Genocide in Sudan: the world isn’t watching

An op-ed piece in Wednesday’s Washington Post calls attention to one of the world’s neglected catastrophes: the genocide by the Sudanese government and its militias against ethnic tribal groups in the Darfur region of western Sudan. (This is separate from the more widely-reported war in southern Sudan.)

There have been what Amnesty International calls “horrifying military attacks against civilians” throughout Darfur… The government has sent bombers to attack undefended villages, refugee camps and water wells. The United Nations estimates that 1 million people have been displaced by war and that more than 3 million are affected by armed conflict.

According to the Post piece, one reason for the news media’s neglect of the massive brutality in Darfur is the Sudanese government’s refusal to allow journalists or humanitarian workers into the region.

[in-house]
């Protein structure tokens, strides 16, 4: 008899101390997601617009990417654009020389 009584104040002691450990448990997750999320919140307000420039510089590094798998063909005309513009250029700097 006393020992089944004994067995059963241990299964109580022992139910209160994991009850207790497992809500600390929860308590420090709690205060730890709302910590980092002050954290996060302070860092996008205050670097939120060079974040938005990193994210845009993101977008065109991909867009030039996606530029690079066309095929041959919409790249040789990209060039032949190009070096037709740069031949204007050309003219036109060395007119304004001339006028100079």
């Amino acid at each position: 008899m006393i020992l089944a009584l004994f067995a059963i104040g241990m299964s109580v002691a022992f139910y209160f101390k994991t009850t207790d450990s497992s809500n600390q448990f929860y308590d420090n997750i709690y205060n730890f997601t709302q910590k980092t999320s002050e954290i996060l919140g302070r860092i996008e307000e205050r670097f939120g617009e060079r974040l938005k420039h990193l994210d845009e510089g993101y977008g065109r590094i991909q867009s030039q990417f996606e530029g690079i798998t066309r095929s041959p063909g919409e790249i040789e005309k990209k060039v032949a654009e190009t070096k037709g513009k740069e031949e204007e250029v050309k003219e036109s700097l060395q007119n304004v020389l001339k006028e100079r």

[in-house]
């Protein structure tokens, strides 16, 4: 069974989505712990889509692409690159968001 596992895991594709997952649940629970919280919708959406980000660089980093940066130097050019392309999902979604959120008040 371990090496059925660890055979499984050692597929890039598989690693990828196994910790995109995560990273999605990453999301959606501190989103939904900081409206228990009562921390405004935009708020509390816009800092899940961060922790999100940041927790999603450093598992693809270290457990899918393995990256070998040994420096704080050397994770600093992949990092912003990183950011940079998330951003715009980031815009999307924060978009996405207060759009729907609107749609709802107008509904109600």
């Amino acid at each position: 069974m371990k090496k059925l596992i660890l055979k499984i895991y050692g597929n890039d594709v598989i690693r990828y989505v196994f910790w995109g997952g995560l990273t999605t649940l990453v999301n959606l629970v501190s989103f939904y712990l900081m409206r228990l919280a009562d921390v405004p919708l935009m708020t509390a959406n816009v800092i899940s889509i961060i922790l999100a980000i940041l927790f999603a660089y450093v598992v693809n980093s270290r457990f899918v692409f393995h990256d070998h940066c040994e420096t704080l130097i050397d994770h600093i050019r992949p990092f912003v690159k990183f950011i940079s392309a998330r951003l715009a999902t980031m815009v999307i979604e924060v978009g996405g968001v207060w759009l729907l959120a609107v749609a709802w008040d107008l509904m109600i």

This hasn’t prevented the government in Khartoum– in an act of breathtaking hypocrisy– from sending a representative to The Hague to argue before the International Court of Justice that Israel’s West Bank separation fence is creating hardships for Palestinians.

Of course these hardships have been reported in detail by news media all over the world. This is because Israel allows journalists access to the territory it controls.

But I have to wonder: even if the media were allowed into the Darfur region, would we receive from there even a fraction of the news that we get from places like the West Bank and Gaza?